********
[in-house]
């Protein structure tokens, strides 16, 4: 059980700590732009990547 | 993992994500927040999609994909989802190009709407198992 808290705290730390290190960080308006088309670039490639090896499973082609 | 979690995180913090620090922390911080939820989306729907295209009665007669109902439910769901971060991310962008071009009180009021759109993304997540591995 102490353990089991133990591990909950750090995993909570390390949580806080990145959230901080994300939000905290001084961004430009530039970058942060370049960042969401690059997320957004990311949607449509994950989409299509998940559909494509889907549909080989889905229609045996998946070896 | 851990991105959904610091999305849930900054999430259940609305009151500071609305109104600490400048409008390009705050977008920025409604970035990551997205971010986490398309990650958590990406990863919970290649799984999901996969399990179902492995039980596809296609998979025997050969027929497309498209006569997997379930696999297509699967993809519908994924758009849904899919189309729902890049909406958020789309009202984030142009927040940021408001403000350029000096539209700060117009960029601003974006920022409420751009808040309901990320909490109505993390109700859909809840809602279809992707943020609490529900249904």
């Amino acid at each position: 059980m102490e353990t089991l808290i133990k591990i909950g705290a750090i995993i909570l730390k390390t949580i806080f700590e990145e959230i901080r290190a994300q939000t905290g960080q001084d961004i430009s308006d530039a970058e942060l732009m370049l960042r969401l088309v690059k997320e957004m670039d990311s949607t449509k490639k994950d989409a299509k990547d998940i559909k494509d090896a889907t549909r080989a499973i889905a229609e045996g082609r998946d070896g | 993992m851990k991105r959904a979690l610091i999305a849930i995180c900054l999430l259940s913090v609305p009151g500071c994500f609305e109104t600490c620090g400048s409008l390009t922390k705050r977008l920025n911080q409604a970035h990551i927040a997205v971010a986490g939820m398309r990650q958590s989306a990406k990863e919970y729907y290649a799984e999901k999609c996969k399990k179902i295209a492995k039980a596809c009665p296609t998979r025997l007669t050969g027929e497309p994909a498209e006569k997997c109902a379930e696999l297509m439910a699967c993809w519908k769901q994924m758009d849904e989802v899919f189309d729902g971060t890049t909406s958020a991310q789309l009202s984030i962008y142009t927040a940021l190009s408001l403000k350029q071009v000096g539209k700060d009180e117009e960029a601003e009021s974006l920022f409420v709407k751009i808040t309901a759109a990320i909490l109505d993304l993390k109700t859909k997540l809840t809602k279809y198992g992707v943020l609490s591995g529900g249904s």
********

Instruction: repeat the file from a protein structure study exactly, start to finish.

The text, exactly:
[in-house]
């Protein structure tokens, strides 16, 4: 059980700590732009990547 | 993992994500927040999609994909989802190009709407198992 808290705290730390290190960080308006088309670039490639090896499973082609 | 979690995180913090620090922390911080939820989306729907295209009665007669109902439910769901971060991310962008071009009180009021759109993304997540591995 102490353990089991133990591990909950750090995993909570390390949580806080990145959230901080994300939000905290001084961004430009530039970058942060370049960042969401690059997320957004990311949607449509994950989409299509998940559909494509889907549909080989889905229609045996998946070896 | 851990991105959904610091999305849930900054999430259940609305009151500071609305109104600490400048409008390009705050977008920025409604970035990551997205971010986490398309990650958590990406990863919970290649799984999901996969399990179902492995039980596809296609998979025997050969027929497309498209006569997997379930696999297509699967993809519908994924758009849904899919189309729902890049909406958020789309009202984030142009927040940021408001403000350029000096539209700060117009960029601003974006920022409420751009808040309901990320909490109505993390109700859909809840809602279809992707943020609490529900249904």
């Amino acid at each position: 059980m102490e353990t089991l808290i133990k591990i909950g705290a750090i995993i909570l730390k390390t949580i806080f700590e990145e959230i901080r290190a994300q939000t905290g960080q001084d961004i430009s308006d530039a970058e942060l732009m370049l960042r969401l088309v690059k997320e957004m670039d990311s949607t449509k490639k994950d989409a299509k990547d998940i559909k494509d090896a889907t549909r080989a499973i889905a229609e045996g082609r998946d070896g | 993992m851990k991105r959904a979690l610091i999305a849930i995180c900054l999430l259940s913090v609305p009151g500071c994500f609305e109104t600490c620090g400048s409008l390009t922390k705050r977008l920025n911080q409604a970035h990551i927040a997205v971010a986490g939820m398309r990650q958590s989306a990406k990863e919970y729907y290649a799984e999901k999609c996969k399990k179902i295209a492995k039980a596809c009665p296609t998979r025997l007669t050969g027929e497309p994909a498209e006569k997997c109902a379930e696999l297509m439910a699967c993809w519908k769901q994924m758009d849904e989802v899919f189309d729902g971060t890049t909406s958020a991310q789309l009202s984030i962008y142009t927040a940021l190009s408001l403000k350029q071009v000096g539209k700060d009180e117009e960029a601003e009021s974006l920022f409420v709407k751009i808040t309901a759109a990320i909490l109505d993304l993390k109700t859909k997540l809840t809602k279809y198992g992707v943020l609490s591995g529900g249904s």